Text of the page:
Copyright ownership policy FAQs | UC Copyright

“22. How does this [new copyright] policy interact with UC’s Open Access policies?

This policy determines copyright ownership, while UC’s Open Access (OA) policies have no bearing on the copyright ownership determination. For example, the Academic Senate OA policy states: “This policy does not transfer copyright ownership, which remains with Faculty authors under existing University of California policy.” The copyright ownership determination arising out of this Copyright Ownership Policy does, however, have some impact on certain provisions of the OA policies. For example, the Presidential OA policy for non-Academic Senate employees outlines different procedures for obtaining waivers depending on whether the author owns the copyright in their scholarly articles, as determined by “the 1992 UC Copyright Policy or its successor.” Under the revised Copyright Ownership Policy, more academic authors likely will own the copyright in their scholarly articles, but this policy does not change anything in the OA policies themselves….”

Waiving article processing charges for least developed countries: a keystone of a large-scale open access transformation

Abstract:  This article investigates whether it is economically feasible for a large publishing house to waive article processing charges for the group of 47 so-called least developed countries (LDC). As an example, Springer Nature is selected. The analysis is based on the Web of Science, OpenAPC and the Jisc Collections’ Springer Compact journal list. As a result, it estimates an average yearly publication output of 520 publications (or 0.26% of the worldwide publication output in Springer Nature journals) for the LDC country group. The loss of revenues for Springer Nature would be US$1.1 million if a waiver was applied for all of these countries. Given that the subject categories of these publications indicate the output is of high societal relevance for LDC, and given that money is indispensable for development in these countries (e.g. life expectancy, health, education), it is not only desirable but also possible in economic terms for a publisher like Springer Nature to waive APCs for these countries without much loss in revenues.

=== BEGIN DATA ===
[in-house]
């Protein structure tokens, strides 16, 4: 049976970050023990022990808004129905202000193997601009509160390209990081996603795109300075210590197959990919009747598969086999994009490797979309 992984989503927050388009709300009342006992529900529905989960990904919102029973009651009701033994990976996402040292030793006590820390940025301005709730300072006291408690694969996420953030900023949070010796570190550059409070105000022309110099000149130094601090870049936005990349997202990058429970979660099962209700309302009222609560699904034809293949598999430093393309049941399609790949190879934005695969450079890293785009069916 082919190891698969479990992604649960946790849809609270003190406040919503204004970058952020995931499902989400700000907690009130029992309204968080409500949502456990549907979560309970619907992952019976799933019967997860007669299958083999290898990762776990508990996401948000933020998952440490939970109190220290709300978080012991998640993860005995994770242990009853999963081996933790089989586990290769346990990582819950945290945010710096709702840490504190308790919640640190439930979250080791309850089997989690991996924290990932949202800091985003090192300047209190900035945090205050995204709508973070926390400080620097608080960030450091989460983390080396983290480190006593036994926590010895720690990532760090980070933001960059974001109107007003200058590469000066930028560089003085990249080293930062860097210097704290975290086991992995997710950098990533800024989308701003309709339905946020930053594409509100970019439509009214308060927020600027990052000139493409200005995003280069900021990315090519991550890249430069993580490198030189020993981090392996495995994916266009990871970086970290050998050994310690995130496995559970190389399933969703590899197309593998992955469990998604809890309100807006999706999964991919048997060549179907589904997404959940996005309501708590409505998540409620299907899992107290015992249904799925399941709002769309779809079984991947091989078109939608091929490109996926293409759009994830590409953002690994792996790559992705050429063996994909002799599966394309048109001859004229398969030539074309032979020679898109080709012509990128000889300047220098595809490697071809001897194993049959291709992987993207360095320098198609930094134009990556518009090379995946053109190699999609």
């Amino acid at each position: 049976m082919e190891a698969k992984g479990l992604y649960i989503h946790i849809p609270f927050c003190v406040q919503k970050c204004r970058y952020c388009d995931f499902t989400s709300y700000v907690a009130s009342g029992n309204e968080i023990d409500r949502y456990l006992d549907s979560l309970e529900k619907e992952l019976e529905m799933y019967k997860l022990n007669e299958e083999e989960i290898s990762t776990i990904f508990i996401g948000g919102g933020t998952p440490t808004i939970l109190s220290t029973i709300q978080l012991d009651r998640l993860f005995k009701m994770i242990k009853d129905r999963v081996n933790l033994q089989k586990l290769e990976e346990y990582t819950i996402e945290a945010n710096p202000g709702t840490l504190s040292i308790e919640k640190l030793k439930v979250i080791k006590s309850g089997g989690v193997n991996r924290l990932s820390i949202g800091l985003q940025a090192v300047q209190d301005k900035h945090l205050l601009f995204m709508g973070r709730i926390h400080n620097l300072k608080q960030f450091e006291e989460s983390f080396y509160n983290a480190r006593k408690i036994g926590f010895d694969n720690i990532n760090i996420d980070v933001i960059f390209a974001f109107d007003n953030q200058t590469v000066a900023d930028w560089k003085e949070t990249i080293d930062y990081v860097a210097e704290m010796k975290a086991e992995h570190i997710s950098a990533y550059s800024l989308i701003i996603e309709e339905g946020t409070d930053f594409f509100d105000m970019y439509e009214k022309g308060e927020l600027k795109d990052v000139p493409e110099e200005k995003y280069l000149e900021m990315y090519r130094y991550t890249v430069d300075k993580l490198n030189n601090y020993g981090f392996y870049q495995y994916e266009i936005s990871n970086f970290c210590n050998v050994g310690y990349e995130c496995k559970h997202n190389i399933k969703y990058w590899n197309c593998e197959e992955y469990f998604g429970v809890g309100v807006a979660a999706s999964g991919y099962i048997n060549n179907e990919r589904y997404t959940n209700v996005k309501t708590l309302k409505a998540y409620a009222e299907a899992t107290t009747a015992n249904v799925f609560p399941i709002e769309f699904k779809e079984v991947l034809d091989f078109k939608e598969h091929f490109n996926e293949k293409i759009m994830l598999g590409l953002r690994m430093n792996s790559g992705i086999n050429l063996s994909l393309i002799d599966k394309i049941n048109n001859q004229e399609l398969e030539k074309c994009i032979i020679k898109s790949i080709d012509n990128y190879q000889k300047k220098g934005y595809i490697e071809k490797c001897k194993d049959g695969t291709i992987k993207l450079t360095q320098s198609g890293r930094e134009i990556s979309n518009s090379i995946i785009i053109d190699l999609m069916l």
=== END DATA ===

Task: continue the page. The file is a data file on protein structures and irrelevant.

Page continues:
Waiving article processing charges for least developed countries: a keystone of a large-scale open access transformation